Some people collect stamps. Klaus Billep collects countries.
The 70-year-old, originally from Düsseldorf, has been to nearly 300 countries and territories on the master list maintained by the Travelers' Century Club, an elite organization for people who have visited 100 or more countries, which will soon open a chapter in Germany.
"Part of the traveling is bragging rights," said Billep, who is today based in California, where he is the organization's chairman. "Part of it is just the love of travel. It's a thrilling thing." His own favorite place to visit? Hawaii, with its pretty beaches and sunny skies.
But who is the world's most traveled person? It's impossible to know -- but that doesn't keep some travelers from laying claim to the title.
Differing definitions of the word "country" certainly don't help. The United Nations has 192 member states. The Travelers' Century Club, in contrast, includes 320 "countries" on its list. While the organization admits that some places are not actually independent countries in the conventional sense, it insists that all are "politically, ethnologically or geographically different." The list includes disputed territories such as Trans-Dniester in Moldova or Western Sahara in Africa, classifies dependent territories such as the US's Pacific island of Guam as separate "countries" and also regards Alaska as counting separately from the continental United States.
Meanwhile another organization called Most Traveled People considers the world to be made up of 872 places, including countries, territories and major states and provinces, among other locations. That list breaks things down even further. It has, for example, 18 separate places to check off in Germany, including the country's 16 states, the North Sea archipelago of Heligoland and the tiny exclave of Busingen in Switzerland.
German Chapter Opening
Ultra-travelers who spend much of their time trying to get to far-flung lands like Nauru or Bhutan are loathe to say they're in a competition to visit the most countries.
But there's no doubt that their ranks are increasing. The Travelers' Century Club, which has multiple chapters in the US, has seen a rapid increase in members over the last few years and now boasts about 2,000 members, Billep said.
About 30 of those are in Germany. Billep has recently seen so much interest here that he's opening a German chapter this fall, the organization's third outside the United States, after the UK and Canada.
One of the club's notable German members is Dietrich Deppe from Erlangen in Bavaria, who could well be Germany's most traveled person. According to Billep, Deppe has visited 319 Travelers' Century Club countries -- all except South Sudan, which recently voted for independence and which will come into existence as a new country in July. He's planning to go there this spring.
It takes gumption, dedication and lots of hard work to be an ultra-traveler. But the biggest and most obvious challenge to visiting every single country is simple: money.
Unsurprisingly, many ultra-travelers are phenomenally wealthy, like Charles Veley, a 45-year-old American tech baron who created the Most Traveled People club. He claims to be the world's most traveled person, with 822 locations on the organization's list to his name.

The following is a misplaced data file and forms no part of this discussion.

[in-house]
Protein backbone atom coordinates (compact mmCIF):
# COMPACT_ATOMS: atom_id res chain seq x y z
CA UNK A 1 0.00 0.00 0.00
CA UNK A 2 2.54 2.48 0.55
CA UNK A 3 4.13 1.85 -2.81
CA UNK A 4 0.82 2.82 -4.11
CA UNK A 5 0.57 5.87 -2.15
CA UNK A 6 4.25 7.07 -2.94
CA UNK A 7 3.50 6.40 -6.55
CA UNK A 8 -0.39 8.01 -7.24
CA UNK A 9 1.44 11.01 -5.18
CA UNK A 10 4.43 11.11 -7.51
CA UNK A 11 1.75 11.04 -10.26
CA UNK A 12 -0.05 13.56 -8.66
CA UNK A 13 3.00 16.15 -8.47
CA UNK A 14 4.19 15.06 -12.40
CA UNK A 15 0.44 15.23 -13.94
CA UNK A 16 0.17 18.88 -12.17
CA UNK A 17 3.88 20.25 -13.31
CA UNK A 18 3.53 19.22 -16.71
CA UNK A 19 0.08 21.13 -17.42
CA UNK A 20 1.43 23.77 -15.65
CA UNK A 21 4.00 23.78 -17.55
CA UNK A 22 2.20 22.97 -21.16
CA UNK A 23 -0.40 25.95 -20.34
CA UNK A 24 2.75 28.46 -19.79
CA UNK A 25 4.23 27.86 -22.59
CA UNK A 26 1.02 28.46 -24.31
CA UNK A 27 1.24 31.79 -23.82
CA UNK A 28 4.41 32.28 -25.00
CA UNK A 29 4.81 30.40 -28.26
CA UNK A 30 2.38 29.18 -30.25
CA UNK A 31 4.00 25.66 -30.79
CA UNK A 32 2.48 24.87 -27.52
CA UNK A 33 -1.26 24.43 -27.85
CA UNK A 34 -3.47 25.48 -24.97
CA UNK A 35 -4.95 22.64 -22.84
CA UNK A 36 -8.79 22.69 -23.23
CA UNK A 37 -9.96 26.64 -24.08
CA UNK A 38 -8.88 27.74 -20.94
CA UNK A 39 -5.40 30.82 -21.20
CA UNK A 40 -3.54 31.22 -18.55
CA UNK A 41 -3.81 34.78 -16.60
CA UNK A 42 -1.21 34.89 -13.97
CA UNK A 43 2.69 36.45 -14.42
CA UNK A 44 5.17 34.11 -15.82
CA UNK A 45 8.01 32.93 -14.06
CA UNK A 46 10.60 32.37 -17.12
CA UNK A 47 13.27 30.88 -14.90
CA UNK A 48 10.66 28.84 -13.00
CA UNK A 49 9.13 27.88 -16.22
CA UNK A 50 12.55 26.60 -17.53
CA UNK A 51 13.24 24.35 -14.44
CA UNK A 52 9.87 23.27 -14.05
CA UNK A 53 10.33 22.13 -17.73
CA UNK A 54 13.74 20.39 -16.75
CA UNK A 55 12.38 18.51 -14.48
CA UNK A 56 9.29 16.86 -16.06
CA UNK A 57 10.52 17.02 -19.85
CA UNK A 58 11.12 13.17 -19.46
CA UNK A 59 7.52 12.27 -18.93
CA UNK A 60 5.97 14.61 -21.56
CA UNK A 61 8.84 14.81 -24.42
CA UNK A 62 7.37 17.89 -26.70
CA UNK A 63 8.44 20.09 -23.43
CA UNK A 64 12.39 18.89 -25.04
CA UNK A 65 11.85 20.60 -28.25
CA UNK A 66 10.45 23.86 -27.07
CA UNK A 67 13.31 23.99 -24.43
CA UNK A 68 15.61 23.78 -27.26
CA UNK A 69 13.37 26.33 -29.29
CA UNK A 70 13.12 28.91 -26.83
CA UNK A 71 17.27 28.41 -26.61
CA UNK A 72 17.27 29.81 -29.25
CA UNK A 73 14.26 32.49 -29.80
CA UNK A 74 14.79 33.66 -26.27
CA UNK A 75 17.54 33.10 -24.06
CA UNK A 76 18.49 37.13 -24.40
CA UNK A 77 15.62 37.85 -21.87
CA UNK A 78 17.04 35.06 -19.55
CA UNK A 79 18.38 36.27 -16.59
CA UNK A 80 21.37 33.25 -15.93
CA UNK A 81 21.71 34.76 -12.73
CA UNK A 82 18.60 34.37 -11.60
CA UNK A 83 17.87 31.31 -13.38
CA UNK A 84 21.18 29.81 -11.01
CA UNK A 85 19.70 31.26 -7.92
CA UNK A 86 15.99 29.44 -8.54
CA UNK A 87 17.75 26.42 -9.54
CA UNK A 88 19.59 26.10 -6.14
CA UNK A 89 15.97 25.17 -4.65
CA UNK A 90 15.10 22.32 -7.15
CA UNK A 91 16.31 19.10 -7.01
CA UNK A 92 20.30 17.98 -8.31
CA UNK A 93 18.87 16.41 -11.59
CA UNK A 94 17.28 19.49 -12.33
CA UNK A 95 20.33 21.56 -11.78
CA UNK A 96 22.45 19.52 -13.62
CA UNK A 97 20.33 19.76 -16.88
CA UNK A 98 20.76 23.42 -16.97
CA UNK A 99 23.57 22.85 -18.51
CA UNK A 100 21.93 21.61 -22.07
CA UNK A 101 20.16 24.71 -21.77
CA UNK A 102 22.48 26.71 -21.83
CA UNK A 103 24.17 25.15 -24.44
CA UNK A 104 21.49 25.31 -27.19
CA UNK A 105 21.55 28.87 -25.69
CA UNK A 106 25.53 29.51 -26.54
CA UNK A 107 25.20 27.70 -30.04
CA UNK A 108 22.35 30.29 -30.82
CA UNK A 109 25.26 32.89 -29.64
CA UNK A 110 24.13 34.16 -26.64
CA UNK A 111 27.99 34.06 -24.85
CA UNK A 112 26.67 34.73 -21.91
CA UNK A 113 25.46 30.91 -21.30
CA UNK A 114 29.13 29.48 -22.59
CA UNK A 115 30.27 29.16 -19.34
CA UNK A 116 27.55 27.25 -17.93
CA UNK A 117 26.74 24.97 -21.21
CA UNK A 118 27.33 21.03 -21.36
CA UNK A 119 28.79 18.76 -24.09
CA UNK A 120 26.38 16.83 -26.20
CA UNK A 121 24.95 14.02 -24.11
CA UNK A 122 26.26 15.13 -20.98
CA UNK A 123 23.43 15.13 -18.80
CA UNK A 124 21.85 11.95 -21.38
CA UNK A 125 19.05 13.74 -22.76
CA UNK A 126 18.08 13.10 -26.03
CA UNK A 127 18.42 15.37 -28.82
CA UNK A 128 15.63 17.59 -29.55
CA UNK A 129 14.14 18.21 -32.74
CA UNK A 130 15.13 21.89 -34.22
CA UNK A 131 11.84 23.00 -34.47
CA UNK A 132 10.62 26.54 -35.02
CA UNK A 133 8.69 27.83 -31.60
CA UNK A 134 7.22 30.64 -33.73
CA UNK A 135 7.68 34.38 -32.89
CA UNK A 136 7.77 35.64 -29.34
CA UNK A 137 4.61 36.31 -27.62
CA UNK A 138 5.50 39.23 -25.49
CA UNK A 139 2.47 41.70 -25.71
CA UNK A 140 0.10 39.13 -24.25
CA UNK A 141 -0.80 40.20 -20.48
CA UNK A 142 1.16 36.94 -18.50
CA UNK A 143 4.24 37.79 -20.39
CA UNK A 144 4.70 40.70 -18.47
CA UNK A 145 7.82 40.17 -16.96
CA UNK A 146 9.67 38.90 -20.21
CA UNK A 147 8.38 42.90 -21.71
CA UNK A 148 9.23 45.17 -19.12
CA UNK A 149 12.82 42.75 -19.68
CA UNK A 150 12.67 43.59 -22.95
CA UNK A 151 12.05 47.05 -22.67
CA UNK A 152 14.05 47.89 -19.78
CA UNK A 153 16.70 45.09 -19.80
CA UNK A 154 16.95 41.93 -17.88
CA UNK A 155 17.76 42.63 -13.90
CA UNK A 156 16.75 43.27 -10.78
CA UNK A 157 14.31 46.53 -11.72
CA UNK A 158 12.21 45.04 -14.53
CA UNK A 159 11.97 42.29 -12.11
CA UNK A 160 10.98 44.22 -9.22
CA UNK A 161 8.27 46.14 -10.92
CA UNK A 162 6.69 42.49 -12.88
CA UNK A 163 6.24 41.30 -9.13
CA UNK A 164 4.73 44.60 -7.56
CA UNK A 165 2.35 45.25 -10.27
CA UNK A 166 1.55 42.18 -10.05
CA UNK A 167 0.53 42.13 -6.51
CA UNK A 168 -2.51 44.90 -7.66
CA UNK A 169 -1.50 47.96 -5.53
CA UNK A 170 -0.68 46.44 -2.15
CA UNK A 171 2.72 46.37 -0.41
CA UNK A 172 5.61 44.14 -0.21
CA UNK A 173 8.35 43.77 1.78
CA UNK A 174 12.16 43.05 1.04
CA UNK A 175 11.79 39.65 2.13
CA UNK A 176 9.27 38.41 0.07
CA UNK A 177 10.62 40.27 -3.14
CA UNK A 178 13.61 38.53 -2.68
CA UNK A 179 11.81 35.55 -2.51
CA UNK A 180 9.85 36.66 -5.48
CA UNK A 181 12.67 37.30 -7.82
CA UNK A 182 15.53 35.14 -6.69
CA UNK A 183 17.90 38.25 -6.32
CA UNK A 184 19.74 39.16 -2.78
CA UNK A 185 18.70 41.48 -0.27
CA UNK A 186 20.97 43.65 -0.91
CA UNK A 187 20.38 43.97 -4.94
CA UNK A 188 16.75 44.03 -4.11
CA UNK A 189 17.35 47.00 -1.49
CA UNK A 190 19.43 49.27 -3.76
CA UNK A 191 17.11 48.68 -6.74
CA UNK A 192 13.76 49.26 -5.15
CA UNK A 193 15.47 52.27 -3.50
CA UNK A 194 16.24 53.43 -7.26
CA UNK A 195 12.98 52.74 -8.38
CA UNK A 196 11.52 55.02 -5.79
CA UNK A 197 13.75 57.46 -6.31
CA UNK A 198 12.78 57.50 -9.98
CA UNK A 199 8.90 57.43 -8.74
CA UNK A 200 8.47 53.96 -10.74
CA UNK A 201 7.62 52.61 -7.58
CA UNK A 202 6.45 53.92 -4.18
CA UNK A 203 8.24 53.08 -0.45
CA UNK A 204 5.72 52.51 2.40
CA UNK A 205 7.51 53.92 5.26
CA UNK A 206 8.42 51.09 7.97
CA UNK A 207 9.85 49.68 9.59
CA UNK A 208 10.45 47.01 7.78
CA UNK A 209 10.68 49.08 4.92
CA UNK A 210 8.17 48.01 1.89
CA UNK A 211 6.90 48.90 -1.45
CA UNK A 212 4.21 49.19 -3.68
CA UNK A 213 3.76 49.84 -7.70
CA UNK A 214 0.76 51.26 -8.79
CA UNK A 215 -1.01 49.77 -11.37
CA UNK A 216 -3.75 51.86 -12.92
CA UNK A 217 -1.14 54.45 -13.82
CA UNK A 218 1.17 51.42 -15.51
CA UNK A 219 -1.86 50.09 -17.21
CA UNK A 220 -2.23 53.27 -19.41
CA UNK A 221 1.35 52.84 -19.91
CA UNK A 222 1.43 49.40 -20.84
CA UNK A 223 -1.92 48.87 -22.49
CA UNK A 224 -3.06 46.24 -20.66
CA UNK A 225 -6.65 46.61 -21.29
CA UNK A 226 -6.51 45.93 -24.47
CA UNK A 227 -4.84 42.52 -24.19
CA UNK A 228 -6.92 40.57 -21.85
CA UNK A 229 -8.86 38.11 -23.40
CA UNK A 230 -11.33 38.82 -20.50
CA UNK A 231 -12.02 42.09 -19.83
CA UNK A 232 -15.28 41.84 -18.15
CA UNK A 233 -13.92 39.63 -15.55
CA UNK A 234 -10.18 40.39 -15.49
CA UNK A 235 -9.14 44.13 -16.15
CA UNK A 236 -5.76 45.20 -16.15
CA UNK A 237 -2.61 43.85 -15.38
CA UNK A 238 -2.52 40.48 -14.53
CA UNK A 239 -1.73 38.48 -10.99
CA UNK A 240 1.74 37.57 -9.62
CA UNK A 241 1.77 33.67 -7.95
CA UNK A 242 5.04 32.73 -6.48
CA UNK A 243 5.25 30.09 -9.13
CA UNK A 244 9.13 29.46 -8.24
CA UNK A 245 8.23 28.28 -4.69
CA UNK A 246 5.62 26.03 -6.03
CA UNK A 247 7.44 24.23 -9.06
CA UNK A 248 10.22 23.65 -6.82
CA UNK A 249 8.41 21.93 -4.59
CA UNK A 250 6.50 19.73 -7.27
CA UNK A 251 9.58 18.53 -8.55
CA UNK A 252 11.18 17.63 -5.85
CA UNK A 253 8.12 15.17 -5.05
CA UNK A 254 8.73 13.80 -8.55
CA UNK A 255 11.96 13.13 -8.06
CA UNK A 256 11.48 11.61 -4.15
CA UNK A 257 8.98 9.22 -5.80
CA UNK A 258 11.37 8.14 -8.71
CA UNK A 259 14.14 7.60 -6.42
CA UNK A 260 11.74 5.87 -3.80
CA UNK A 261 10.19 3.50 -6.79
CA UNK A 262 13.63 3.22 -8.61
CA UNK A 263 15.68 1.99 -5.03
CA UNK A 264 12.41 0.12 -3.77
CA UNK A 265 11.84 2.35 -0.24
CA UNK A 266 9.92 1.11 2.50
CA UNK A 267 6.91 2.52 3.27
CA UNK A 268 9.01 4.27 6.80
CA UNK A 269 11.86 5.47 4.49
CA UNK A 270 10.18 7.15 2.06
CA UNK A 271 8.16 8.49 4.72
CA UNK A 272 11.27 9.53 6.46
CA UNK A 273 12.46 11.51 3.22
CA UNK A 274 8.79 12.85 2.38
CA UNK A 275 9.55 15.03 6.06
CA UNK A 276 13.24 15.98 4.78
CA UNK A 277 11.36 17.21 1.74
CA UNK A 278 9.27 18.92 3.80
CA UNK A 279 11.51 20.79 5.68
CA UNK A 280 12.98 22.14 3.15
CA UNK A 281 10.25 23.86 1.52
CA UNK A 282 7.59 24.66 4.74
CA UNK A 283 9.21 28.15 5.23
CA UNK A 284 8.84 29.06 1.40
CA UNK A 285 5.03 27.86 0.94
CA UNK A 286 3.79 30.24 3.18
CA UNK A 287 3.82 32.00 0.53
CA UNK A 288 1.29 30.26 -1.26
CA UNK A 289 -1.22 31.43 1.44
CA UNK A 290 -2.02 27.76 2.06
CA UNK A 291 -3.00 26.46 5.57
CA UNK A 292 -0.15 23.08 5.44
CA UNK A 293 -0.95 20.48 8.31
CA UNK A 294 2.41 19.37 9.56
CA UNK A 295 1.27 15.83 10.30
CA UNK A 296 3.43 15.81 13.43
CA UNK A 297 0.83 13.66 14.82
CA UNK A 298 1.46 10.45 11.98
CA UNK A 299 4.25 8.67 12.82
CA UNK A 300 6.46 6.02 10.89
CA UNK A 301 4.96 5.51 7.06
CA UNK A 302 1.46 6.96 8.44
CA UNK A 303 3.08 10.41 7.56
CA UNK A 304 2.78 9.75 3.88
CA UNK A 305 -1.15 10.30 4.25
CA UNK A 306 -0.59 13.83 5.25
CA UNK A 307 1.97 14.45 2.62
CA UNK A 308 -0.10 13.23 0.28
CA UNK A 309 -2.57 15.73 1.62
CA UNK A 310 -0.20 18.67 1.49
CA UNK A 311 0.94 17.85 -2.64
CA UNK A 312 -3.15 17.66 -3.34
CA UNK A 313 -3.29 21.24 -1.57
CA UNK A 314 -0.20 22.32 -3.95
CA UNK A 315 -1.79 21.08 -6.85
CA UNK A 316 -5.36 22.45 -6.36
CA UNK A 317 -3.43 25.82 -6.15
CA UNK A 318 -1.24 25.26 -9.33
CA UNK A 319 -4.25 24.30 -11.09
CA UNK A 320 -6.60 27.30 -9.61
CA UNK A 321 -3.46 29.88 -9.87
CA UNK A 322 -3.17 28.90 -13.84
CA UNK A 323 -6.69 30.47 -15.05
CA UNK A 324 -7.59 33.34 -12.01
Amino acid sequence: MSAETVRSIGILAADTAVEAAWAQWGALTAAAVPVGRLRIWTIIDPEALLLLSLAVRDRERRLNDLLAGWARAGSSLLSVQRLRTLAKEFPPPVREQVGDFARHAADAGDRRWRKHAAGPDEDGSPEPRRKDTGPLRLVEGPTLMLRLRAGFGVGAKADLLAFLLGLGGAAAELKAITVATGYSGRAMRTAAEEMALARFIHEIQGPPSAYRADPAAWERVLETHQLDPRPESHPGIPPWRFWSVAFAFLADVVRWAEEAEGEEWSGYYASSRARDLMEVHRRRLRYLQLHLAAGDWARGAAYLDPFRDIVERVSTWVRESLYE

Others, like Rolf Hildebrand from Tübingen, are lucky enough to have jobs that take them the world over. His work as an international tour guide has helped him visit 257 of the Travelers' Century Club's countries.
Why does he keep doing it, despite being 70 years old and hearing regular complaints from his wife? "It's in my blood," he told SPIEGEL ONLINE as he was getting ready to leave to escort a tour group through China and North Korea. "I get home, stay a few weeks and need to start traveling again."
The Thrill of the Unknown
Yet other travelers, like Spain's Jorge Sanchez -- who has a claim to being Europe's most traveled man, with 765 places checked off the Most Traveled People list -- need to find more creative ways to fund their adventures.
Sanchez, 53, spends about half the year washing dishes or working in hotels in touristy parts of his country. The rest of the time he's on the road. He's now planning his fifth round-the-world journey and a trip to obscure South Pacific Islands he hasn't seen yet.
Of course, there's an element of danger involved in ultra-traveling: Sanchez has been briefly detained by suspicious authorities in Afghanistan and Chad. On his website, he shows off expulsion orders he received from Colombian and Kazakh authorities. Similarly, Hildebrand has had to talk his way past angry soldiers in Bolivia and Argentina.
But there's also the thrill of the unknown: the idea that the world is so vast and complex that there's always just one more place to visit.
'Many More Ways of Living'
For some, traveling becomes a passion -- some would say addiction -- that changes their entire outlook on the world and life itself.
Sascha Grabow, a former professional tennis player from Heilbronn in southwestern Germany, said he's seen so many places over the years (592, according to Most Traveled People) that his very concept of what it means to be German has changed.
"When you've lived in so many countries, it can be hard to see the German way. You see that there are many more ways of living your life," Grabow, 43, said in a telephone interview from Morocco, as he prepared for an excursion into Mauritania.
Rather than seeing it as a numbers game, Grabow stresses the philosophical aspects of traveling. "For me, it's not about collecting the most countries. It's about living life and seeing the world."